If you take proper care and appropriate precautions, you can administer cat medicine and dog medicine yourself.
The administration of cat medicine and dog medicine requires different tactics. An angry tabby can leave permanent reminders of its distress, so use the tranquilizing "maternal" back-of-the-neck grasp when administering a shot.
PHOTO: RANDY KIDD
People have kept dog and cat companions ever since humankind began to domesticate animals, and most folks feel that sharing life with at least one of the furry housemates is an educational and pleasurable experience. Unfortunately, such four-legged family members do get sick now and then. In fact, it sometimes seems that a household's animals require more medical care than do its humans!
You can, however, save a considerable amount of time, effort, worry, and money by treating many pet illnesses yourself. I'll describe some basic veterinary techniques that will help you administer dog and cat medicine. But first, a few important words of warning:
 Consult with your vet to find out what medicine you should be giving your pets (this piece will tell you "how to" but not "what to").
 Be careful about what you're doing. Know the proper techniques for cleaning and filling a syringe (as described in my article, "You Can Too Give That Animal an Injection.") Read medicine labels several times to be sure you're using the proper amounts. And be painstaking in your efforts to apply those physics properly.
 Don't become frustrated if Kitty keeps spitting out the pill or Rover squirms free just when you finally get the needle ready. Patience is an often necessary virtue for any animal healer to develop.
The easiest way to give oral medications to your canine, of course, is to take advantage of the beast's gluttonous nature. Simply hide the powdered or capsuled remedy in your pup's favorite treat and let the "patient" gulp it down.
However, some particular medications—as the labels (which you should ALWAYS read ... more than once) will tell you—shouldn't be given along with food. Furthermore, a few canines are such picky eaters that they'll find the tiny pill in the middle of that tasty hunk of hamburger and "spittoon" it right out onto the floor.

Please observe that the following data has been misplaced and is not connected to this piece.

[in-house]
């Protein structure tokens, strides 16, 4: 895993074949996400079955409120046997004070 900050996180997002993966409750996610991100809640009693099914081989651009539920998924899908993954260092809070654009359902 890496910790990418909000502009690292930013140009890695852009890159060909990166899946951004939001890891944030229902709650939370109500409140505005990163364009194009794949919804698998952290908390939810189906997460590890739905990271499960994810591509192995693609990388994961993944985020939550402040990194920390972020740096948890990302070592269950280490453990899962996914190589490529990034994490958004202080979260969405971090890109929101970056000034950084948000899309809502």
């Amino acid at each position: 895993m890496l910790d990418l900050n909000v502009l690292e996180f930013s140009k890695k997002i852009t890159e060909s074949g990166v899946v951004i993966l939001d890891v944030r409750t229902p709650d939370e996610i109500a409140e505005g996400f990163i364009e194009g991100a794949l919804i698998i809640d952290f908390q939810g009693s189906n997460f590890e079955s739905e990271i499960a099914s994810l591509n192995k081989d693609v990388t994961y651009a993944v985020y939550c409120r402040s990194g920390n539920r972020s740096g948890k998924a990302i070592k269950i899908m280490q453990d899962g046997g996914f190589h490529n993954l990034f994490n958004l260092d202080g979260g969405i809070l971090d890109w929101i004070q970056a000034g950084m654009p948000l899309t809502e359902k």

You can force-feed pills to a reluctant dog by grasping both sides of the animal's upper muzzle with one hand, and pressing the beast's lips against its upper teeth. This "squeeze play" will force the pet to open its mouth enough for you to pop a pill over its tongue. Larger capsules (called "boluses") can be lubricated for easier internal travel with a little butter or mineral oil. But no matter what size the pill is, place it well back in the dog's mouth (think in terms of tickling the beast's tonsils). Then close your critter's jaws and hold 'em shut (and slightly elevated) until the animal finally swallows. You may also need to stroke Fido's neck—or even gently blow in his nose—to encourage the gulping reflex.
Liquid medications are usually easier to administer. Simply pull the dog's lower lip out on one side (near the back of the jaw where it meets the upper lip) to form a cup, pour the elixir into this "pinched pouch", and then tip the hound's head slightly upward.
Sometimes even our best efforts to help will give a pet some temporary pain, and dogs often react instinctively to such discomfort by attacking the cause of the hurt with their teeth. Well—when you're giving your pet an injection—that "cause" will be your fragile hand! So, for your own health, you may want to protect yourself in advance from any "snappy" reflexes.
One way to avoid getting chomped during your pet's treatment is to have a helper run one arm under the dog's neck and trap the animal's head in the crook of that limb. The assistant can then wrap his or her other arm around the dog's body to keep the animal from backing out of the restraining grip.
The best way to protect yourself from an irritated pooch, though, is to put a muzzle on the critter. You can make such a jaw vise out of leather thongs, 1-to 2-inch gauze, or any other cordlike material. Simply loop the "ribbon" under the dog's lower jaw and over its snout, tie an overhand knot, run the wrap back under the animal's mouth, and make another overhand hitch. Then bind the ends of the homemade muzzle by tying a bow behind the dog's ears.